Hanna studied BSc International Management with a year abroad in Beijing and Sydney. After university, she moved to Dublin, and now works as a Sales Program Manager at Dropbox. In this blog, she talks about the values that influenced her career choices.
At the age of 18 I had a formula in my head when searching for a university that roughly went “not where my parents live + highly ranked + international + varied course options”. Looking back, I suppose the ambition and drive for independence was quite obvious. But it was studying and working amongst different cultures where I really developed curiosity and empathy towards different ideas. I studied BSc International Management at Warwick Business School and as a part of that course I spent a year abroad. Having that international experience really inspired me, it also very much affected how I then approached academia and my career. Approaching problems by acknowledging there are different perspectives helps you experiment and evolve your results. Humbleness and listening to others does not mean you cannot stand by your convictions but makes you a more compassionate leader. Whenever I need to make choices such as where to work, I take these values into consideration and know that they need to be met by the employer/company.
WBS offers exactly what a curious and driven person needs.
You're surrounded by extremely clever and motivated people from all around the world, both students and staff, who will inspire you and push you to always look just that little bit further. There is this sense of proactive creativity at WBS that I found (and still find) exceptional. The courses are cutting-edge, there are a range of class formats, and you can spend a year abroad either studying or working. It also goes way beyond the course. Your colleagues lead or initiate social clubs and they start up enterprises with each other. “The bubble” as Warwick has been referred to previously, is not a closed and quiet sphere but more like a hive of never-ending activity. This is the WBS experience that really stuck with me and I go straight back to that feeling of inspiration when thinking about my time at the business school.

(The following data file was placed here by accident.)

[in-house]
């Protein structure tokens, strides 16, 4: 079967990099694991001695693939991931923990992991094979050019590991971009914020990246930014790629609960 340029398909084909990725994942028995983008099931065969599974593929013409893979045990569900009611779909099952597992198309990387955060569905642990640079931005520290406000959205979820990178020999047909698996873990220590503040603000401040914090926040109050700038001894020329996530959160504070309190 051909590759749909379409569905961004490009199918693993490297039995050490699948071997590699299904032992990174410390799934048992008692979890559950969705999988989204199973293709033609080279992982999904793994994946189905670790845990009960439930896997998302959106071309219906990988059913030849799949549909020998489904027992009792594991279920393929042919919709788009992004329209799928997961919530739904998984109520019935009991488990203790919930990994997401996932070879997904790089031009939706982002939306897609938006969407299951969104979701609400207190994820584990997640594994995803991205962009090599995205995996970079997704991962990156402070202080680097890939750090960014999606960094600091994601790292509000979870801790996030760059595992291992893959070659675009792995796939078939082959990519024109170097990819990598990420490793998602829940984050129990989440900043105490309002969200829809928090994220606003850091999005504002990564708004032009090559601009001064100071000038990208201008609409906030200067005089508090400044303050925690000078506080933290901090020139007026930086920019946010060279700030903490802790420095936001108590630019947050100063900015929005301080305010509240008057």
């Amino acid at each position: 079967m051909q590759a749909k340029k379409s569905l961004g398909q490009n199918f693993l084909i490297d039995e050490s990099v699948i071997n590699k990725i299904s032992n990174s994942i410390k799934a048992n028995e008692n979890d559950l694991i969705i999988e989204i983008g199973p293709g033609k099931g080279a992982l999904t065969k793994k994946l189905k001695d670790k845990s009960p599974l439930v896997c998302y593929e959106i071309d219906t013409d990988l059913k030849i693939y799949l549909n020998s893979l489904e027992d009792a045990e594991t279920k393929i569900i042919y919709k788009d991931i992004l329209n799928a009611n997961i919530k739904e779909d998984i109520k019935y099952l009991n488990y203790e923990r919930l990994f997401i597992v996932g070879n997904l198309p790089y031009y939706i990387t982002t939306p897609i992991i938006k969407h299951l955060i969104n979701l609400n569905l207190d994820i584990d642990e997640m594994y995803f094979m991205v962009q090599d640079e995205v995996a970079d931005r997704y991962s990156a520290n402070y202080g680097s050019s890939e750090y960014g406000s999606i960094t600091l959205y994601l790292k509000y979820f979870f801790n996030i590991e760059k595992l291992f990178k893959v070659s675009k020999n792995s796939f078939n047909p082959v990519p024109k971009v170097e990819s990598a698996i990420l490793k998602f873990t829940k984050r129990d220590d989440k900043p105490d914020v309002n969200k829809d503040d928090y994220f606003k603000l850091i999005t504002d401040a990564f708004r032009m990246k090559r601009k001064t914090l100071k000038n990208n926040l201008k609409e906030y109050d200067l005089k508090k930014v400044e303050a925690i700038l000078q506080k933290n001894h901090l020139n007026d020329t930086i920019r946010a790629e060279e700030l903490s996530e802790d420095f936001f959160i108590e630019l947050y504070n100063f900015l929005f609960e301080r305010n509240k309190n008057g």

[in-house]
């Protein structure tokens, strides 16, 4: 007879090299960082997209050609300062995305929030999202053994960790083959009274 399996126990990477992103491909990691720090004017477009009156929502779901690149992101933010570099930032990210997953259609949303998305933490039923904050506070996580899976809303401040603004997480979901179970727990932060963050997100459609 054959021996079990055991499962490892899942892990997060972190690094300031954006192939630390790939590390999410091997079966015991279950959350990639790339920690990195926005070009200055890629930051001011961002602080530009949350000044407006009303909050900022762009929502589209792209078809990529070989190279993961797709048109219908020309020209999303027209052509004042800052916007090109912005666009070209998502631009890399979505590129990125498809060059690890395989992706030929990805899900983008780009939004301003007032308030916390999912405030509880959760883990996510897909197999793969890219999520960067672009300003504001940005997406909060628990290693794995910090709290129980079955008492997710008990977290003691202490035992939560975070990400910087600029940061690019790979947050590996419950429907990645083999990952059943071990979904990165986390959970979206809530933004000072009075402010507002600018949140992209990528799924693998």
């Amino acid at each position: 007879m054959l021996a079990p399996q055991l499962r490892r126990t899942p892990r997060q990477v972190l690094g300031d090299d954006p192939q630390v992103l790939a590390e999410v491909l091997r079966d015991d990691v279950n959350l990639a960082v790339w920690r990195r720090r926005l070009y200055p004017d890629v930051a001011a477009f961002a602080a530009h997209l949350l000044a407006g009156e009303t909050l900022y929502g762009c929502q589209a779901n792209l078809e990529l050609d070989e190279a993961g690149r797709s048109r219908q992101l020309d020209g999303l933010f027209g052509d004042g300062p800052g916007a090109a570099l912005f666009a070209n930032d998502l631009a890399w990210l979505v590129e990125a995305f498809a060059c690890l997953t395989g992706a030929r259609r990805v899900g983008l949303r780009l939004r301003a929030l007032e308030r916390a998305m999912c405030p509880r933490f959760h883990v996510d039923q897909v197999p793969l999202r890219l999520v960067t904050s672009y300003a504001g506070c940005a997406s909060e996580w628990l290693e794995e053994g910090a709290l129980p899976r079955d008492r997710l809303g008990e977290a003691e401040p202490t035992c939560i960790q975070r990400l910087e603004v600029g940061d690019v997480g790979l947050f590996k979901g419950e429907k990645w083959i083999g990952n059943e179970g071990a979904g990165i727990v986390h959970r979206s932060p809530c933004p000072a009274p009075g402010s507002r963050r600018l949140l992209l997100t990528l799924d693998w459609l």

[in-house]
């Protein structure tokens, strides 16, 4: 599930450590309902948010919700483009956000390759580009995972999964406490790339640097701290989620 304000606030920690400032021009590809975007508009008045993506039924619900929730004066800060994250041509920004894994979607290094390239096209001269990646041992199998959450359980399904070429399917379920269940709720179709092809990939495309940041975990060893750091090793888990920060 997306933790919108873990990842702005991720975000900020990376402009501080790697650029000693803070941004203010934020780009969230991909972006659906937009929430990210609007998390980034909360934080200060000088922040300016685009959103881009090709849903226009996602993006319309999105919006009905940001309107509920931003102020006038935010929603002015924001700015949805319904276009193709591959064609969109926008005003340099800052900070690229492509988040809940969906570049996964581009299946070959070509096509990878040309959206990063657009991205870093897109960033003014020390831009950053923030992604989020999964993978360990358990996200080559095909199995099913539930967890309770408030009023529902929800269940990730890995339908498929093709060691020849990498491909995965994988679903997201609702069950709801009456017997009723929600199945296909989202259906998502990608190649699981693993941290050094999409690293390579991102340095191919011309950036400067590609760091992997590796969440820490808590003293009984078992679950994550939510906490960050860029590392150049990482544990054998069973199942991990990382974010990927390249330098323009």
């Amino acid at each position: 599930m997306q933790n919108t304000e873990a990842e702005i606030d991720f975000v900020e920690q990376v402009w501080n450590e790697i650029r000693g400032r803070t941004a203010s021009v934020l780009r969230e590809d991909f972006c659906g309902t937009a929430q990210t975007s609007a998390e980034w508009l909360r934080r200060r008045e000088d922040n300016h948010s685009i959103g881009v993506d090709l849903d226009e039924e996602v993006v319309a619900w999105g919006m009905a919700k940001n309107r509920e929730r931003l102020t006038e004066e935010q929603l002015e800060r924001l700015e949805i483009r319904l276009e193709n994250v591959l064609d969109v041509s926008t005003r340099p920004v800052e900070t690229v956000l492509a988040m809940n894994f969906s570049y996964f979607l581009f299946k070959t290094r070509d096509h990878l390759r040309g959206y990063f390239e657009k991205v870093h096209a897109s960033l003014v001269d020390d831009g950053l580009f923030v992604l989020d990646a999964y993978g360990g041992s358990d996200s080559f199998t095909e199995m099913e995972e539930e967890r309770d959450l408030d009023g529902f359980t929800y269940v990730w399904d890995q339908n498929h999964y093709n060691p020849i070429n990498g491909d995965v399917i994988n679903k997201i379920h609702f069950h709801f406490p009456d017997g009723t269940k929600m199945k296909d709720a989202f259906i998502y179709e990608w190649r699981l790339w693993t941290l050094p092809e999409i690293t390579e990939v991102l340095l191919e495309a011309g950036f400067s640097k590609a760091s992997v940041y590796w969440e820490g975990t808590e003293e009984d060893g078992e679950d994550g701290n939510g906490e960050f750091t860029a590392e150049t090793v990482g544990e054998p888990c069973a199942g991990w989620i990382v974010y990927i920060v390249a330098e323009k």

The WBS Careersplus team really helped when it came to preparing my CV and job searching. The careers service provided lots of workshops to help you formulate your career goals and developing practical skills like efficient job searching online, submitting applications, or doing practice interviews. The service really helped to boost my confidence and it's still relevant to me now as I have career conversations with my own managers.
In my current role, I work in optimising large scale sales operations. The job is both to improve internal processes as well as thinking about how we sell and reach our markets. You could say that it translates the theory of everything I studied at on my undergraduate course at WBS into practice. In a way, I am managing a small business within a large organisation: I need to take market, financial and people aspects into my decision-making process and be able to come to a decision to lead with. From my studies, I have definitely kept with me the structure for approaching complex problems by looking at multiple facets and drawing from different experiences. Now that I also have to interview people myself, I cannot stress enough how much of a natural conversation driver it is when a candidate has clearly done their preparation and thought about how their experiences and goals and are able to match those to the role they're are applying for. All areas that the careers team helped me with when I was at Warwick.
That being said, I would be lying if I said that I knew exactly what I wanted to do after graduation. While I was very inspired by all the people I had met in the last four years and attracted to so many stories, I found it difficult to pick one specific industry or business area to become the dream job. So I took a moment to circle back to what was important to me: growth driven by learning. I found a company that works by these same goals, helping clients consult thought leaders and topical experts in order to make informed decisions, and achieve business growth. This helped me a lot, as in the process I also learned about a variety of industries and their market trends. The tech industry attracted me for the ambition to create impactful change in people’s lives, but also for the open-minded work culture I saw where variety, sharing and collaboration are treated as keys to success. Again, I followed the cues that matched my own beliefs.
Overall, I would say that my biggest learning experience regarding career choices so far has been understanding and sticking to what I believe is important to me. Writing this piece has made me reflect a lot on how I have progressed within my career since graduating and I hope that this will also inspire you to take a moment to think about what matters to you when planning for your own future.
You can find out more about the undergraduate course that Hanna studied here.